To Knock Down Barriers for Returning Adult Learners, RI Tries Something New

By Tracy Money, Dennis Littky and Adam Bush

In a historic unanimous vote on May 20, 2015, the Rhode Island Council on Postsecondary Education welcomed College Unbound as a degree-granting postsecondary option in the state, designed to serve the more than 110,000 Rhode Island adults who began but did not complete bachelor’s degrees.

The college is the adult-learning initiative of Big Picture Learning, a nonprofit organization dedicated to a fundamental redesign of education in the U.S. College Unbound has broken with tradition, painting a new picture of college. It is “unbound” from conventional structures, designed specifically to meet the needs of the underserved adult learner in unique ways.

College Unbound has been offering college curriculum through affiliations with accredited institutions since 2009, and is currently partnering with Charter Oak State College in Connecticut. This partnership will continue as we pursue accreditation through the New England Association of Schools and Colleges.

College Unbound has filled a gap for returning adult learners. From the beginning, we heard from students like Kelley Duffy who told us: “I looked into other options, such as transferring somewhere else, but, only 90 of my 120 plus credits could transfer. I would have to do 30 more wherever I went. Since, I am a full-time working mother, it would take me a few years to complete due to scheduling.” With College Unbound support, Duffy did complete her bachelor’s degree while working full-time and enrolling as a full-time student. This was possible because College Unbound only requires students to be out one evening per week, in addition to a weekly meeting with an academic advisor, and supports students in submitting portfolios to earn credit for prior learning experience.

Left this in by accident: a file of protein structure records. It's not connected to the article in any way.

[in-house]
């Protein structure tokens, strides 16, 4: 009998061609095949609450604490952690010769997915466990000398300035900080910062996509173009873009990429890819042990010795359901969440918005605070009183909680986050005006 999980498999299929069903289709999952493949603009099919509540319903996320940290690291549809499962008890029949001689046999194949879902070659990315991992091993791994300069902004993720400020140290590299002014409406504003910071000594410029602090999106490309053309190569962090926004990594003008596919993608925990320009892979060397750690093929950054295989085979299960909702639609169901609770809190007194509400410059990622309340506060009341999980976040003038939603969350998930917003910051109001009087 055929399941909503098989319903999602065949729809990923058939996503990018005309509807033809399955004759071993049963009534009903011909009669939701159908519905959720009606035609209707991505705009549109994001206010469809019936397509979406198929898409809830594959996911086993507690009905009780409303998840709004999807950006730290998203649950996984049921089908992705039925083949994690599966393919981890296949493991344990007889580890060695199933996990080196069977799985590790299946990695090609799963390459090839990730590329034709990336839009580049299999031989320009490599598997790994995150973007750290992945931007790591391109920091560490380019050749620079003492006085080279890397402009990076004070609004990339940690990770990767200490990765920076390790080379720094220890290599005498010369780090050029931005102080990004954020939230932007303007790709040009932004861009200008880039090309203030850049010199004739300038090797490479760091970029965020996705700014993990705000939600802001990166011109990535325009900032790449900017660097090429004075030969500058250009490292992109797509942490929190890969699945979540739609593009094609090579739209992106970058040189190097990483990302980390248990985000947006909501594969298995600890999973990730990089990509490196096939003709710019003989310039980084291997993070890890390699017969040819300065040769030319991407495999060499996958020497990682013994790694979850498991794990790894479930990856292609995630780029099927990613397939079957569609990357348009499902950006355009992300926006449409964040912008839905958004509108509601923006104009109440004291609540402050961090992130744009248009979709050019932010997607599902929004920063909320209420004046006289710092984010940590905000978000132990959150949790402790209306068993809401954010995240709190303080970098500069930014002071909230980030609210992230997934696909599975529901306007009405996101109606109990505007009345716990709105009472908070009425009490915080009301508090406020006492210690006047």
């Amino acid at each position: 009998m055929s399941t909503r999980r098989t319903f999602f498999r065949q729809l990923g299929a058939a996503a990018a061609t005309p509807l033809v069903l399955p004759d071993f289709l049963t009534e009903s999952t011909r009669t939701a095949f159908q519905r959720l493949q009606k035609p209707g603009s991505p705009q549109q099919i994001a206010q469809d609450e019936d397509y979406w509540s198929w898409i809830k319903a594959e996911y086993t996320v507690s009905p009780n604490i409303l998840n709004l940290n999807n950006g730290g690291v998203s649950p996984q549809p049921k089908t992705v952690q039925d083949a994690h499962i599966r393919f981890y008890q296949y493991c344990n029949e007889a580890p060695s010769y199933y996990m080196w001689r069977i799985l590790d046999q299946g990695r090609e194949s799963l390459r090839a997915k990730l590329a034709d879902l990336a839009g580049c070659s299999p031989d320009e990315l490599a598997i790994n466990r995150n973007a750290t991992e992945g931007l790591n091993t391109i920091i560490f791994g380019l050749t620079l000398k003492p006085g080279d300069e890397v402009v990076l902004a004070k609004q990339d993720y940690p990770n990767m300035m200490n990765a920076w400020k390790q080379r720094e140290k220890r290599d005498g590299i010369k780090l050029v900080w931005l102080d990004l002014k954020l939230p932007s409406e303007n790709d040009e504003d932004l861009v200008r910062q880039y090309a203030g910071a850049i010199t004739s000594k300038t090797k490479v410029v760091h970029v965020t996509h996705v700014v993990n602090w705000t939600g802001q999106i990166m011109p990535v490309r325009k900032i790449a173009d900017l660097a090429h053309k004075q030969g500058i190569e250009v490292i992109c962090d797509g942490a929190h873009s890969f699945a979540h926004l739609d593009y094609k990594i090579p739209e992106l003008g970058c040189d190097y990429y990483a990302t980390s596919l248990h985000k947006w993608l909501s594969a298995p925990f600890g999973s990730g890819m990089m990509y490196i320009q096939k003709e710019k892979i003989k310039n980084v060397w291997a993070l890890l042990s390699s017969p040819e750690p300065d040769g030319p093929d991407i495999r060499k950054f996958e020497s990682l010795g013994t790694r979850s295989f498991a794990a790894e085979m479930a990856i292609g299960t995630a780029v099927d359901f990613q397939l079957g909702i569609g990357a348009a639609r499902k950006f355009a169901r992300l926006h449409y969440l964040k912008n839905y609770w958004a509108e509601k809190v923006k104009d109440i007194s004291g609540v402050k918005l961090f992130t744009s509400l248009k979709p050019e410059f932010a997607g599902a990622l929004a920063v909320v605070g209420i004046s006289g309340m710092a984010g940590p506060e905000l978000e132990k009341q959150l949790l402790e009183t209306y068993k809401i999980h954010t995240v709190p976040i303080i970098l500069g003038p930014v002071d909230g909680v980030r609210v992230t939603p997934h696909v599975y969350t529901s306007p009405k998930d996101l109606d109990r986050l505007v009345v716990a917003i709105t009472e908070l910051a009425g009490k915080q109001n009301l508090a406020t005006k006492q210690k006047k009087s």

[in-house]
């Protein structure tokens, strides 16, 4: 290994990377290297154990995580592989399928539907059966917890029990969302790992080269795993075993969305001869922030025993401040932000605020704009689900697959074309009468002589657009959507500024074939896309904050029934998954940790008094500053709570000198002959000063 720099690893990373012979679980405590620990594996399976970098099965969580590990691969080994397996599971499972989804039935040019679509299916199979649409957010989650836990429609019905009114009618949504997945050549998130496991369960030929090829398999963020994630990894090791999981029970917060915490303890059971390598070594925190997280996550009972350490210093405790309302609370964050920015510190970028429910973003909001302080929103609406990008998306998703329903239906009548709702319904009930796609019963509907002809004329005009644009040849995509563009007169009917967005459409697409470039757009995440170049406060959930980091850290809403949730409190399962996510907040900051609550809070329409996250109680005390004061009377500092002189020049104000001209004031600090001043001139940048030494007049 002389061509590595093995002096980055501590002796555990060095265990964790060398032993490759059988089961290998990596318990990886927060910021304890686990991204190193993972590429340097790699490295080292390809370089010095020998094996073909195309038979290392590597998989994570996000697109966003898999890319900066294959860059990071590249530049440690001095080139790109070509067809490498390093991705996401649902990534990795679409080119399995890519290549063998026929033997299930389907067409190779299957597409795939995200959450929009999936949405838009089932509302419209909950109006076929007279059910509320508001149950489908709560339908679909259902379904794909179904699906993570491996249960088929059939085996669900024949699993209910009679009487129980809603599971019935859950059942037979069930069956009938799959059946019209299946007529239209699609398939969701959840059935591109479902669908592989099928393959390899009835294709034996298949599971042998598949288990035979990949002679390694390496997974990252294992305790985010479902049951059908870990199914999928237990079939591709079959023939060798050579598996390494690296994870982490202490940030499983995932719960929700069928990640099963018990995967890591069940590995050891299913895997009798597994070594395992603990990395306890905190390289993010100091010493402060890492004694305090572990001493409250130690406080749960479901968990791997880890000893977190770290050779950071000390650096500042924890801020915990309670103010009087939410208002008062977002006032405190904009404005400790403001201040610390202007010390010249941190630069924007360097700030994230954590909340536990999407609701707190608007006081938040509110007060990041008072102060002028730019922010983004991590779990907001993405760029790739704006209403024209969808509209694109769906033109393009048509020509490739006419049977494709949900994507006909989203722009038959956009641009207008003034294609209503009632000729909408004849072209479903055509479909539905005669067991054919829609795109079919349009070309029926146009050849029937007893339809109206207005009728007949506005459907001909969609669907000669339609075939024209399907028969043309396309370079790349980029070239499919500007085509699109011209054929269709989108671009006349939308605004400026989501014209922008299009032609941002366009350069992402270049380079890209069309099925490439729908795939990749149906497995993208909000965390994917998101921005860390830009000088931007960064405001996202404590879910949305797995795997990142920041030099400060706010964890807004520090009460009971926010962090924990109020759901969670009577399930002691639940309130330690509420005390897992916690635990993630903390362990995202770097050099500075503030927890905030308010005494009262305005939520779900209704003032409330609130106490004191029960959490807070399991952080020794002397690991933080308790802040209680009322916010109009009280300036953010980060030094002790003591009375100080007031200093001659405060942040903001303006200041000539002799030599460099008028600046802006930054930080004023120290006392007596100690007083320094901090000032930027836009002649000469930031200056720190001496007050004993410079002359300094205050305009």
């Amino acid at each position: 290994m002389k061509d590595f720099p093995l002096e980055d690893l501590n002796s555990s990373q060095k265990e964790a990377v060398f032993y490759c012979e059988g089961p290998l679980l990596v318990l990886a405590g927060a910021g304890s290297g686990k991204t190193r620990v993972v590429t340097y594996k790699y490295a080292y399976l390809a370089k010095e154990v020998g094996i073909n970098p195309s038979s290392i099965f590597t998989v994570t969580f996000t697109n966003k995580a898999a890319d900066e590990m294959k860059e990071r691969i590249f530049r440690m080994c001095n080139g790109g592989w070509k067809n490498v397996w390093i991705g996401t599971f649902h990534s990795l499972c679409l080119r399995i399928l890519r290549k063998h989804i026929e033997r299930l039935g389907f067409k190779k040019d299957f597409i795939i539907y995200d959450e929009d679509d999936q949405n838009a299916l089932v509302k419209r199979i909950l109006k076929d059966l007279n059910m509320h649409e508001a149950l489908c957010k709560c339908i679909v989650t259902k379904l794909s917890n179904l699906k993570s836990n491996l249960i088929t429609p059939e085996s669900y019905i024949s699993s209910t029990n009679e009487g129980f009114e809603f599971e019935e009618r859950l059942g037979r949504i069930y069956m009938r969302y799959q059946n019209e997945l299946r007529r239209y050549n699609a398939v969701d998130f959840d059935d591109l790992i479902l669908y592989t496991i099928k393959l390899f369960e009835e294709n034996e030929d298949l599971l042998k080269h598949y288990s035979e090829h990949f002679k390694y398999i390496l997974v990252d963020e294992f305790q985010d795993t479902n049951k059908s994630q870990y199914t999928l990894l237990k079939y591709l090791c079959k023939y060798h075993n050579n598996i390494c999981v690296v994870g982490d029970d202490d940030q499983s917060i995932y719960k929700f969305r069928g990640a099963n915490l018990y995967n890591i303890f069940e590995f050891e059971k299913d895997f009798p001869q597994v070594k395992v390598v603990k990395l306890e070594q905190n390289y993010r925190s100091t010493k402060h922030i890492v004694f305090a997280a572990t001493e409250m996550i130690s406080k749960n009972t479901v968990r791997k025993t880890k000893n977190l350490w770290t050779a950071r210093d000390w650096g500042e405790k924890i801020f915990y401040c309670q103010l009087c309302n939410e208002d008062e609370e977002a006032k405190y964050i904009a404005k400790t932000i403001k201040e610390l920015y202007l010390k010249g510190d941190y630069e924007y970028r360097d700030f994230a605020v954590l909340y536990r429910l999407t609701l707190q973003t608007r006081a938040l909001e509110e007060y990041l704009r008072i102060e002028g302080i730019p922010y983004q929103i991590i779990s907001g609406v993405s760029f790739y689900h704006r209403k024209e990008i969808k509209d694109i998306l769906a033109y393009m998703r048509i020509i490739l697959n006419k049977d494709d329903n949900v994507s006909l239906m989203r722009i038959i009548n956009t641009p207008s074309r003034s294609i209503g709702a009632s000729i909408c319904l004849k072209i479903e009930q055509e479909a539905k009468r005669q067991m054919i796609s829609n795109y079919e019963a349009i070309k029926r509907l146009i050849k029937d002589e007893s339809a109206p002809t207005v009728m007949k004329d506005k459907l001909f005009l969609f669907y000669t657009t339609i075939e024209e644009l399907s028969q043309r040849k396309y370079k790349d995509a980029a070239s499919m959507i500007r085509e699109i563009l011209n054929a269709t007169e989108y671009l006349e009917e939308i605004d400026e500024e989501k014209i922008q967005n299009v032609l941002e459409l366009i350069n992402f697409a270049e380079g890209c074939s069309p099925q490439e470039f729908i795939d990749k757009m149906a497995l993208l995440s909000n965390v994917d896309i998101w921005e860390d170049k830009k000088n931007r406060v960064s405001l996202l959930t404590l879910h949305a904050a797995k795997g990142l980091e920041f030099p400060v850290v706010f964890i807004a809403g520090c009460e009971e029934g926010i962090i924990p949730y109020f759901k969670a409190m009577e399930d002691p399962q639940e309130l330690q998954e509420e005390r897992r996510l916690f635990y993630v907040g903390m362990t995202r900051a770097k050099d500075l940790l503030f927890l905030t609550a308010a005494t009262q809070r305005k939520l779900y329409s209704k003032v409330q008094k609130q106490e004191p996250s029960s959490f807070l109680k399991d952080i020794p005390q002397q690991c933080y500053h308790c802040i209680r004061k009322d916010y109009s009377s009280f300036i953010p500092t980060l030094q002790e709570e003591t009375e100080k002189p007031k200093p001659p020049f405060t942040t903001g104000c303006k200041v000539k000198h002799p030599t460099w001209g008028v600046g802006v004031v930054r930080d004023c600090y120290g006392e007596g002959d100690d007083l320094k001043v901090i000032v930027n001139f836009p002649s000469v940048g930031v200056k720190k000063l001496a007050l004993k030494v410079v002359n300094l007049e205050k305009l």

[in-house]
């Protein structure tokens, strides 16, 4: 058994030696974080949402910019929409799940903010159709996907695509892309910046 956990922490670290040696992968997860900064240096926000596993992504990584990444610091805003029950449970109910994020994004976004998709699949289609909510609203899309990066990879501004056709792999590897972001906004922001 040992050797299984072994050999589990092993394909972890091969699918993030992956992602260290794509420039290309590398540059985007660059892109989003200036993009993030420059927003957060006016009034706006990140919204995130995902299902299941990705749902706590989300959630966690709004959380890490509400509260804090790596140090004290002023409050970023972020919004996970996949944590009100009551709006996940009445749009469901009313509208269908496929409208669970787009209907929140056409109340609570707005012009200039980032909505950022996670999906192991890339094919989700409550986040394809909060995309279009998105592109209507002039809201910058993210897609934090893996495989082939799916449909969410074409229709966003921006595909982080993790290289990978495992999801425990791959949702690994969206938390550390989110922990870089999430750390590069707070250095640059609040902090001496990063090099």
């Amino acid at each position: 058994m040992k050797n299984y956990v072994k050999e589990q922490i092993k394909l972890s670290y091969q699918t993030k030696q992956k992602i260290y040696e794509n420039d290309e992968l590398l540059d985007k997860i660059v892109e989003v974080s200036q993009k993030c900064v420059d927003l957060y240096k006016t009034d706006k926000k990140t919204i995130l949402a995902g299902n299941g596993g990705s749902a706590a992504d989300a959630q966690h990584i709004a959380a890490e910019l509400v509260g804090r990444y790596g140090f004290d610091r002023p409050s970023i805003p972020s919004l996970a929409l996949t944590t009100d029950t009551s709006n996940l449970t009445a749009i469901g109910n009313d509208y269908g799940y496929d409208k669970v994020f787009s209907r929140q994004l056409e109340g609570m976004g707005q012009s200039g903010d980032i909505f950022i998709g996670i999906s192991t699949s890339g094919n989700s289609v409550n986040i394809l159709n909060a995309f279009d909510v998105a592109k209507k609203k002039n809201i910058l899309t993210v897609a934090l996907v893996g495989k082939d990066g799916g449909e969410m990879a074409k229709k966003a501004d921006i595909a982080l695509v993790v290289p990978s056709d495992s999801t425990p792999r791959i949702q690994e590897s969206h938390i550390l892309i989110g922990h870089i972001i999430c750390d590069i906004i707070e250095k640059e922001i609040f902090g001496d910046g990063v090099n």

Students like College Unbound’s Chachi Carvalho wanted to return to college for years, but because they owed money at other colleges who wouldn’t release transcripts until the debt was paid, they remained stuck—unable to advance in their careers without a degree, unable to pay off the debt that would allow them to move forward. With support, Carvalho was able to move forward and graduated on May 30, saying, “College Unbound provided me with a platform to redefine myself as a man, a father, a musician and as an educator.”

College Unbound provides more than a single intervention aimed at accommodating adults; it combines several interventions in a carefully designed program that has been tested and proven successful with underrepresented, low-income, returning adult learners over the last six years. Key features are:

  • Students are full-time workers/full-time students, speeding progress toward the degree.